Review: Sony Ericsson K770i

So, I decided to get mobile broadband on a whim for my holiday (I’m writing this on the broadband connection. Because I wanted it for the holiday, and I only decided the day before we left, I went into town to the 3 store to see what they had. It turns out that they had a special offer on the mobile broadband for “existing customers”. This meant that I could get the mobile broadband at half price with a new phone and contract.

I mulled this over, and decided to get a new phone and the mobile broadband for approx £25 per month. Once I cancel my vodafone contract, this will leave me out of pocket by £10/month ish. The phone I decided to get with this new contract is, as the post title says, the Sony Ericsson K770i.

I’m now in Wales on my holiday, and have had a chance to fiddle with the phone. I took a couple of photos on the journey up, and have been impressed with the 3.2MegaPixel camera. Unlike my old phone, this one has a cover for the lens, which helps to keep it clear of the bulk of the dust and grime of my jeans’ pockets. Also, on opening the lens cover automatically switches to the CyberShot mode ready for photographic goodness. Available shoot modes are standard, panoramic, burst and “frames”.

  • – Panoramic mode allows you to take three photos which are then stiched together. After you’ve taken the first picture, the phone displays an “onion skin” to the left of the viewport, which you can then use to line up the second photo before you take it (and again for the third).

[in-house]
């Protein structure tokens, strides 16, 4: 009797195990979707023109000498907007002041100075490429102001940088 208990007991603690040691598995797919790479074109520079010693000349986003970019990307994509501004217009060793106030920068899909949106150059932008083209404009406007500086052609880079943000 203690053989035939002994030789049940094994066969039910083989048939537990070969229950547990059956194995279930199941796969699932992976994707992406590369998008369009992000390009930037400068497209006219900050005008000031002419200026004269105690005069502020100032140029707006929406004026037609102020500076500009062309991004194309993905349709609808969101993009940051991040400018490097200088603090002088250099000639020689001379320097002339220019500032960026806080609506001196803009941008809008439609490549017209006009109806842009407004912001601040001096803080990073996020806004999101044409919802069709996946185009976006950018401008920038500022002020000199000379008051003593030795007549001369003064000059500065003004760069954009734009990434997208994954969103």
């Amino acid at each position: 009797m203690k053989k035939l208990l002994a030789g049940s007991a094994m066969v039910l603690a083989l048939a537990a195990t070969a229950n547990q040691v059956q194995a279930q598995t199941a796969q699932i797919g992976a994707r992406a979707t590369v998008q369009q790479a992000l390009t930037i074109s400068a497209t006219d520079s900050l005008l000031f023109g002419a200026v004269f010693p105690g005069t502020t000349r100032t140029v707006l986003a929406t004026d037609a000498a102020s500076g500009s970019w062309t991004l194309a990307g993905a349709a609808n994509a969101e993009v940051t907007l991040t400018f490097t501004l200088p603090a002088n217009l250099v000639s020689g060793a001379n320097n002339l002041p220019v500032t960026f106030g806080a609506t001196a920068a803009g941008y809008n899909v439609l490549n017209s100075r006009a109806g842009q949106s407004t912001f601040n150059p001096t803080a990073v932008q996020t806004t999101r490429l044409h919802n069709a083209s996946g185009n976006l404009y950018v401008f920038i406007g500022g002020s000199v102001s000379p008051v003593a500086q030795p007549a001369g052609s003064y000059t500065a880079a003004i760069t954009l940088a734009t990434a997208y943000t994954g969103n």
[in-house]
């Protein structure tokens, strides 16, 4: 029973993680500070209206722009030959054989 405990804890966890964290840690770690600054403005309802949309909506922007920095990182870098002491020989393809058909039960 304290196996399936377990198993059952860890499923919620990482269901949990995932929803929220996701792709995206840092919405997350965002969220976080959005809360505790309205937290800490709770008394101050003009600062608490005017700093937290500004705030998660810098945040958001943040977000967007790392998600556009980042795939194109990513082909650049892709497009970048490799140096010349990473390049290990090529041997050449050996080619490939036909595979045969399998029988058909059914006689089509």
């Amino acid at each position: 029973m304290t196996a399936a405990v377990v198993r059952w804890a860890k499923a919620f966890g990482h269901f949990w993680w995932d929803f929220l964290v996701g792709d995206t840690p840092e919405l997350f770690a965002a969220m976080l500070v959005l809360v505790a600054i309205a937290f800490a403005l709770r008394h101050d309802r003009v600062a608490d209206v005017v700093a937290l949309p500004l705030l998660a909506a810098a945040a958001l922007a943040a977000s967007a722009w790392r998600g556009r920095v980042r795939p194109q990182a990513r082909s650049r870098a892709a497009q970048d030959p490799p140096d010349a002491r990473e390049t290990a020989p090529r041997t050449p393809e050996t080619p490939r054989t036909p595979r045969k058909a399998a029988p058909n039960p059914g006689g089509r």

• – Burst takes a series of photos in quick succession.
  • – and, Frame mode allows you to take a photo and overlay it with a “frame” such as a bunny suit, or a space suit.

The 3G internet access on the phone is nice and fast, and 3 automatically translate standard html pages into wml for the phone to be able to display. There is also a link, which I have not yet tried, at the bottom of every page converted from html to download the full original page. There is a button on the main menu screen for Windows Live Messenger. This works just like the full version on your desktop machine, but comes in at a mere 400KB.

The screen is very well defined and the colours are vibrant. Photos are displayed very well, and the icons are very crisp. The internet in supported 3G regions is fast, but degrades nicely in less well-covered areas. Messenger works well, and prompts you for new messages once you’ve minimised it. All-in-all it’s a decent enough phone, though I’m still craving either an openMoko or iPhone.

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